BEREA, Ohio — The global coronavirus pandemic understandably has a lot of people on edge. In Ohio alone, more than 800 people have been confirmed to have the disease, and 15 have died.
While it can be hard to tell what comes next, most Ohioans seem to be confident about what the state is doing to combat the spread of the virus. Notably, they are nearly all behind Gov. Mike DeWine.
According to a new poll conducted by Baldwin Wallace University, just under 80% of state residents approve of DeWine's response to the pandemic. The praise was universal across party lines, with Democrats (85%) actually approving slightly more than those in the Republican governor's own party (83%).
DeWine and those in his administration (particularly Department of Health Director Amy Acton) have earned high marks for their proactive measures since the first cases in Ohio were confirmed a little over two weeks ago. Those measures have included a ban on most gatherings of more than 50 people, an expansion of unemployment benefits, postponing the Ohio Primary election, and issuing a "stay-at-home" order that has shut down all "non-essential" businesses.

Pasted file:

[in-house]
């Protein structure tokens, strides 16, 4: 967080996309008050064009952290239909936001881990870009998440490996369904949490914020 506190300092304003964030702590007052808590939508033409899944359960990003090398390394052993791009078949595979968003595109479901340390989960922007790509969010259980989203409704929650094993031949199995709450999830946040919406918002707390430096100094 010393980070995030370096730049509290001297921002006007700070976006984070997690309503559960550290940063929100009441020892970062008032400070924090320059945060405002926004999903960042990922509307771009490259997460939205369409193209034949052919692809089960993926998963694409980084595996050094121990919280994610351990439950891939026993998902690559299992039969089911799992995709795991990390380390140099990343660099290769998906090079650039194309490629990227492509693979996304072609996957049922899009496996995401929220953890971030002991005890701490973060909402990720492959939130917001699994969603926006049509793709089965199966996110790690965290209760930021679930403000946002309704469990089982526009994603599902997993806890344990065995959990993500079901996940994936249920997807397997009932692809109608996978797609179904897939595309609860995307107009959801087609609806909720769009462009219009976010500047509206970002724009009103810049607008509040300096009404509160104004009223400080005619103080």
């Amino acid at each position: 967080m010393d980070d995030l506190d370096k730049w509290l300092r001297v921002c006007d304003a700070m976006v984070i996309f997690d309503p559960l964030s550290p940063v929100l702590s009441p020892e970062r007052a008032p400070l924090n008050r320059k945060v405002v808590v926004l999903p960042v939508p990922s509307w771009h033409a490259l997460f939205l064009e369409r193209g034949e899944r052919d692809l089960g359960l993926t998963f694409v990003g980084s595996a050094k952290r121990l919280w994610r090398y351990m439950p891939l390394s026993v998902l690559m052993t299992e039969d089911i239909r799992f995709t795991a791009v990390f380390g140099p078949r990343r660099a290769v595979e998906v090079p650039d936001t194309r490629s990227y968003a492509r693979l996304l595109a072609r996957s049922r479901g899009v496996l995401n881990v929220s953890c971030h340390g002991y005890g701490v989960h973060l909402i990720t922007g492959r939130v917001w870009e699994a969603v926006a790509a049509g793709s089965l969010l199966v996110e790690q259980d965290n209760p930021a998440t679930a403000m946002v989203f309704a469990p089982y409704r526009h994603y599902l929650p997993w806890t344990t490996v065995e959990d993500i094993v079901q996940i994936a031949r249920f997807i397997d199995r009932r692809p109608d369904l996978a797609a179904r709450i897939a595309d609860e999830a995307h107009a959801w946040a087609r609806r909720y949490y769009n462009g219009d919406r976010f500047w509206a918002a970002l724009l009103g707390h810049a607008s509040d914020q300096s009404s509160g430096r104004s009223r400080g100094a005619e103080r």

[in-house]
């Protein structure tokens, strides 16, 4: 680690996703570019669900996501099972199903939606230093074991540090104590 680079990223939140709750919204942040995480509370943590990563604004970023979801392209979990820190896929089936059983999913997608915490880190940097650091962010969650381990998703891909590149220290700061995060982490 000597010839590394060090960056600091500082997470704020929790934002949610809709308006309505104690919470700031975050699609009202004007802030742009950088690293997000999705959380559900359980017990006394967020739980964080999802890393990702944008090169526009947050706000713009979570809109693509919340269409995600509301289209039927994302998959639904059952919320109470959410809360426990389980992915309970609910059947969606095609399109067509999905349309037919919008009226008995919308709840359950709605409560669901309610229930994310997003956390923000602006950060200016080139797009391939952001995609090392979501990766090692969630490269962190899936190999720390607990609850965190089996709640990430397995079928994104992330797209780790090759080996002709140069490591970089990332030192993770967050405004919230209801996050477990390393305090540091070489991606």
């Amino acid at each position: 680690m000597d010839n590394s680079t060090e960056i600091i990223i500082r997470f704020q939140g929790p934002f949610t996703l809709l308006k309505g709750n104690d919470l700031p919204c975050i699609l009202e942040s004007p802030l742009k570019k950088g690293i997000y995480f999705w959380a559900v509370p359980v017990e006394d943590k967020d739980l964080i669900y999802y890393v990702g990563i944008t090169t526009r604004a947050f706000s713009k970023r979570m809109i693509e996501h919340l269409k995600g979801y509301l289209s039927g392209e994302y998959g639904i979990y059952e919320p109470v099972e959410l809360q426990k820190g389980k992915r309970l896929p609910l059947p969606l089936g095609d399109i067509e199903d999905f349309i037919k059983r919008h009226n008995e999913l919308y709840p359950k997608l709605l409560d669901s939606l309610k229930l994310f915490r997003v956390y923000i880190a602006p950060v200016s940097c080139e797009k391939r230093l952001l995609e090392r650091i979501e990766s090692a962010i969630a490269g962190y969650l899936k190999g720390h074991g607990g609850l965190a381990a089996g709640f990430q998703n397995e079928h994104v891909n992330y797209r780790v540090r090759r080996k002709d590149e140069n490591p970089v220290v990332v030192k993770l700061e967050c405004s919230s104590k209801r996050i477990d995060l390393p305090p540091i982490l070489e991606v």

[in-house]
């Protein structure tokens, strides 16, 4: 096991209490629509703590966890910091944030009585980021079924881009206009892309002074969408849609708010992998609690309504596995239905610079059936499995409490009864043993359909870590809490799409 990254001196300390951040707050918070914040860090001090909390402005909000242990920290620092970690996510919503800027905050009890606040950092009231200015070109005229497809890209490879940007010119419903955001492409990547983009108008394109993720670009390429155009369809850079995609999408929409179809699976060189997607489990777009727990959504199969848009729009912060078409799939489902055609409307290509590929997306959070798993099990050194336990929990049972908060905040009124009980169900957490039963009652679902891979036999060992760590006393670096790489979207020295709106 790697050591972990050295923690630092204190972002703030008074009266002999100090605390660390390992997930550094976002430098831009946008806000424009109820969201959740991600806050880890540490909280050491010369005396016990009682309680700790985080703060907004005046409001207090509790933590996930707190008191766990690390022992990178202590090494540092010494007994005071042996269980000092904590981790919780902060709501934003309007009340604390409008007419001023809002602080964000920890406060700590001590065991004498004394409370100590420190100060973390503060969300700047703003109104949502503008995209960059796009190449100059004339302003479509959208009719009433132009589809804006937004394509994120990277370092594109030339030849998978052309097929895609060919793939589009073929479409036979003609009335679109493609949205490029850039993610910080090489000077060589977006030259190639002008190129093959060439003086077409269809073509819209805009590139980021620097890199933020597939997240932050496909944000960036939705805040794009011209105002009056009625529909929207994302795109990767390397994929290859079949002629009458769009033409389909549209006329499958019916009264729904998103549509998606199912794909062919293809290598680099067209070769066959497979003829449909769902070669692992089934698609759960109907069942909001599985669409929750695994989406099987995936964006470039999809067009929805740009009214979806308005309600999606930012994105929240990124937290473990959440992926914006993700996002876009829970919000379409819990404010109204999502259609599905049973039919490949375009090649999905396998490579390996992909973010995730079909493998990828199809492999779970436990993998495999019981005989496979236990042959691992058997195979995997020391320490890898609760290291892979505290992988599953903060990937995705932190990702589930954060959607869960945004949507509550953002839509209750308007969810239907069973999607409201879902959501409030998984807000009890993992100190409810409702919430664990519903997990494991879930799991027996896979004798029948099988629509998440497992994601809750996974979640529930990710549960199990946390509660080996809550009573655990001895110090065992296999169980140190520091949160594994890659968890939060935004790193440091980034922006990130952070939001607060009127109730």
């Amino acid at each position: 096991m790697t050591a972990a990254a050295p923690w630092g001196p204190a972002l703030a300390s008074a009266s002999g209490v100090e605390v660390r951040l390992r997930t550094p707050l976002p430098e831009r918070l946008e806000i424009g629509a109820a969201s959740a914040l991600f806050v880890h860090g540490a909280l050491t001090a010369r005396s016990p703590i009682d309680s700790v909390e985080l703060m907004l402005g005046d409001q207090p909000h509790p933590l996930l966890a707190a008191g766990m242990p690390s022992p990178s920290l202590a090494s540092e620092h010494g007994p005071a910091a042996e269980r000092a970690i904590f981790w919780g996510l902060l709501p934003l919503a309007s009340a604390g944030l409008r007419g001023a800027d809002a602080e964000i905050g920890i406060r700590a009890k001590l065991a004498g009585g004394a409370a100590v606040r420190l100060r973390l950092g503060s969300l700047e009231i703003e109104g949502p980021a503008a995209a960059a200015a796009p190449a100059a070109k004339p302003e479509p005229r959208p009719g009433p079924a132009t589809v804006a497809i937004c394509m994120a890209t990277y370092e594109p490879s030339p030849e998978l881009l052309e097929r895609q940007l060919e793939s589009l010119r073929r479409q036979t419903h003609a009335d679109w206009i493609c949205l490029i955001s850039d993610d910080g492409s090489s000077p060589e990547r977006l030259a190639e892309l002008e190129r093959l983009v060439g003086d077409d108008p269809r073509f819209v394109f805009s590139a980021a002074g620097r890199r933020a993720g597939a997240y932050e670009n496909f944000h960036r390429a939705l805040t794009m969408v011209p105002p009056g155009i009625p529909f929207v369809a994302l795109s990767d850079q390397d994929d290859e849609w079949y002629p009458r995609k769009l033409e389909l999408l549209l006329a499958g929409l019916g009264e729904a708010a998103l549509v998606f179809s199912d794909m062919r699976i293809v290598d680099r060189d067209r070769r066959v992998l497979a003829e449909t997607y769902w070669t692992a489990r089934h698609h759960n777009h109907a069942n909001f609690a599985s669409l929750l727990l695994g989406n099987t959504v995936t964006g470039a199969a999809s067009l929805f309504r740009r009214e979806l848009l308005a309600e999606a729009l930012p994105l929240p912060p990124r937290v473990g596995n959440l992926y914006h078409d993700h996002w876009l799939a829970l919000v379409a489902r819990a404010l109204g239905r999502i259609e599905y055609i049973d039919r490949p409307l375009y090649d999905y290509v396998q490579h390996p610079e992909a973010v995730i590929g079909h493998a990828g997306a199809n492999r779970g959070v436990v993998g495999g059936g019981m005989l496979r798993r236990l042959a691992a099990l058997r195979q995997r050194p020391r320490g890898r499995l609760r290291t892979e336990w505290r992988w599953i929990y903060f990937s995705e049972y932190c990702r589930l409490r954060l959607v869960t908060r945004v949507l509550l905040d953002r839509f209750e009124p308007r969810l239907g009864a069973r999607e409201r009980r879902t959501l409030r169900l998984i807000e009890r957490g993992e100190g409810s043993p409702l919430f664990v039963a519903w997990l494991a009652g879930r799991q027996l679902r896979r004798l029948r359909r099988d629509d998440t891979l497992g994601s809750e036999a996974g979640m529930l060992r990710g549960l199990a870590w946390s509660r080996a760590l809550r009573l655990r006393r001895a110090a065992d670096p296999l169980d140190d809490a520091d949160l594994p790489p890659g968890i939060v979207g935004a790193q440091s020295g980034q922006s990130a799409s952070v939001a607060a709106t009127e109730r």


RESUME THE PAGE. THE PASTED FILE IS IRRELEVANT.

Both DeWine and Dr. Acton have also committed to holding daily press briefings every day at 2 p.m., which has earned both a bit of a cult following: The messages are often referred to as "Wine with DeWine" or "Snackin' with Acton."
The governor, who has consistently taken an apolitical approach to his response, says these actions will help "flatten the curve" and avoid a further strain on the healthcare system. While he understands the frustrations of those who are currently without work or unable to go anywhere, he has declared, "We save our economy by first saving lives, and we have to do it and do it in that order."
The BW poll is the second in its "Great Lakes" series during this year's elections, and was carried out in conjunction with Ohio Northern University and Oakland University in Michigan. Residents in three other states were also asked to give their responses on how their governors are handling the crisis; none received nearly as good a rating as DeWine, although they were still mostly positive:
- Michigan: Gretchen Whitmer (D) - 69%
- Pennsylvania: Tom Wolf (D) - 69%
- Wisconsin: Tony Evers (D) - 68%
More than 1,000 Ohioans were polled randomly over an eight-day period, making the margin of error for the survey +/- 3.3%.